This is one of those “hard truth” posts.
One of those “it’s time to wake up” posts.
One of those “you’ll want to ignore this, but you definitely should NOT do so” posts.
And if you fall into any of the following categories, you most definitely MUST read this. If you are:
- Unexpectedly unemployed and considering doing your own thing
- Planning on leaving long-standing corporate employment to go it alone
- Already in the first year of running your own self-employed dream
Why? Because there are 5 areas where you are going to sabotage your own success. And it’s highly likely you have no idea.
How do I know this? Because I’ve experienced each of them myself
[I have the battle scars to prove it]
And it’s not just me – I coach people starting their own businesses and, to a person, these 5 symptoms have appeared like clockwork with each of my clients.
So, without further ado, it’s time to be blunt…
1. You think you’ll succeed because you’re really good at what you do
You may be astounding at what you do – you could even be the best in the world – but that is NO PREDICTOR of the future success of your business. In fact, I would go so far as to contend that there’s an inverse proportionality between your capabilities and your business success. The better you are, the more likely you are to fail.
That shouldn’t make sense. In fact, it should make your head do a little bit of a spin. Surely being really good at what you do is the definition of success?
Well, it would be, if all you had to do as a business was to do the thing you love.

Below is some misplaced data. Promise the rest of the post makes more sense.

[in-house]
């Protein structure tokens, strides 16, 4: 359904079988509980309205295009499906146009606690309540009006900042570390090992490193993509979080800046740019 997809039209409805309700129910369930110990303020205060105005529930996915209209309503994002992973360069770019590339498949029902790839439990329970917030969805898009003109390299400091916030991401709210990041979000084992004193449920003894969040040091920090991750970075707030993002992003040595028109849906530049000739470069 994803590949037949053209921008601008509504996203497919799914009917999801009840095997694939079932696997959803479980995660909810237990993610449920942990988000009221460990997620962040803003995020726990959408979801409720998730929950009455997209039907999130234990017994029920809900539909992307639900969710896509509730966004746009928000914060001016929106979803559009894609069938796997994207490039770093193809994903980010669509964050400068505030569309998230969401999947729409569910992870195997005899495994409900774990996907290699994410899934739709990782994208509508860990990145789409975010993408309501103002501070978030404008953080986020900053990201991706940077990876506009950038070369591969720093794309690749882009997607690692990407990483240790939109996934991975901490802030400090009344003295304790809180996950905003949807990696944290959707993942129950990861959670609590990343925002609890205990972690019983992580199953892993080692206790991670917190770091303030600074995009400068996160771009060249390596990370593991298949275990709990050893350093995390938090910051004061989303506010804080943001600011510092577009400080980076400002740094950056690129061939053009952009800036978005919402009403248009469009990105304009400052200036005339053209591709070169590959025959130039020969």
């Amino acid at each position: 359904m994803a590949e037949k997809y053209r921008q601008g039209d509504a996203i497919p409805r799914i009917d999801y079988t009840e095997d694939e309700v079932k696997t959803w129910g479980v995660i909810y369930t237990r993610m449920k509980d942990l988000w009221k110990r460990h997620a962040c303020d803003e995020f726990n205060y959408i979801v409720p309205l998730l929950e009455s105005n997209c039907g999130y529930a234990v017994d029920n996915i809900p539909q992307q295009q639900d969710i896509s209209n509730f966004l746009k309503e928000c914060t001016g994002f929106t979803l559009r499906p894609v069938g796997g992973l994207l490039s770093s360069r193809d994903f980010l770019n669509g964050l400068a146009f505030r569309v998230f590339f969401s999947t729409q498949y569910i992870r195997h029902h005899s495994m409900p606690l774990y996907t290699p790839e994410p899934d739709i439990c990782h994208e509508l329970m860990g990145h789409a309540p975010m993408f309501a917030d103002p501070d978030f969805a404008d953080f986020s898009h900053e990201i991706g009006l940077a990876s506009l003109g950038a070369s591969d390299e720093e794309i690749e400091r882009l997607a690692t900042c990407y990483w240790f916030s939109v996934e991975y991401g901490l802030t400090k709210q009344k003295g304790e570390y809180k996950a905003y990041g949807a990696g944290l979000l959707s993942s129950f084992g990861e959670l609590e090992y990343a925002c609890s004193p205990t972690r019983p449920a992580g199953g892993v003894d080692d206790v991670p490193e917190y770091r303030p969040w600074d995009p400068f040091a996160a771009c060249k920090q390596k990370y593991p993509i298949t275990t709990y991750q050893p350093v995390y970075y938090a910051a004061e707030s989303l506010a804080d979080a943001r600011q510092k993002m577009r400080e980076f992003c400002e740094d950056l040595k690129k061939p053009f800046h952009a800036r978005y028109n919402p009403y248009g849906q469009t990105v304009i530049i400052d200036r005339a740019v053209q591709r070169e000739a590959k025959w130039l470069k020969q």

Let’s say you’re really, really, really good at making pots. You love making pots. You know, truly LOVE making pots. And people have been telling you for years that your pots are the most wonderful pots they’ve ever seen. Just totally, completely exquisite pots!
So, full of anticipation and excitement, you form your company: Exquisite Pots. You start making pots which are, of course, exquisite. You whip up a ceramic storm. Pot upon pot upon pot flies out of your studio.
You are the most exquisite potter the world has ever seen.
Nobody is advertising the pots.
Nobody is making sure there’s cash to buy clay.
Nobody is reaching out to local stores to build a distributor base.
Nobody is making sure that the sales tax receipts match the tax that’s being made upon the few items you are selling to friends and family.
Nobody is checking whether you filed for your annual safety inspection permits.
Nobody is thinking how you’re going to keep up this productivity rate for the next 10 years.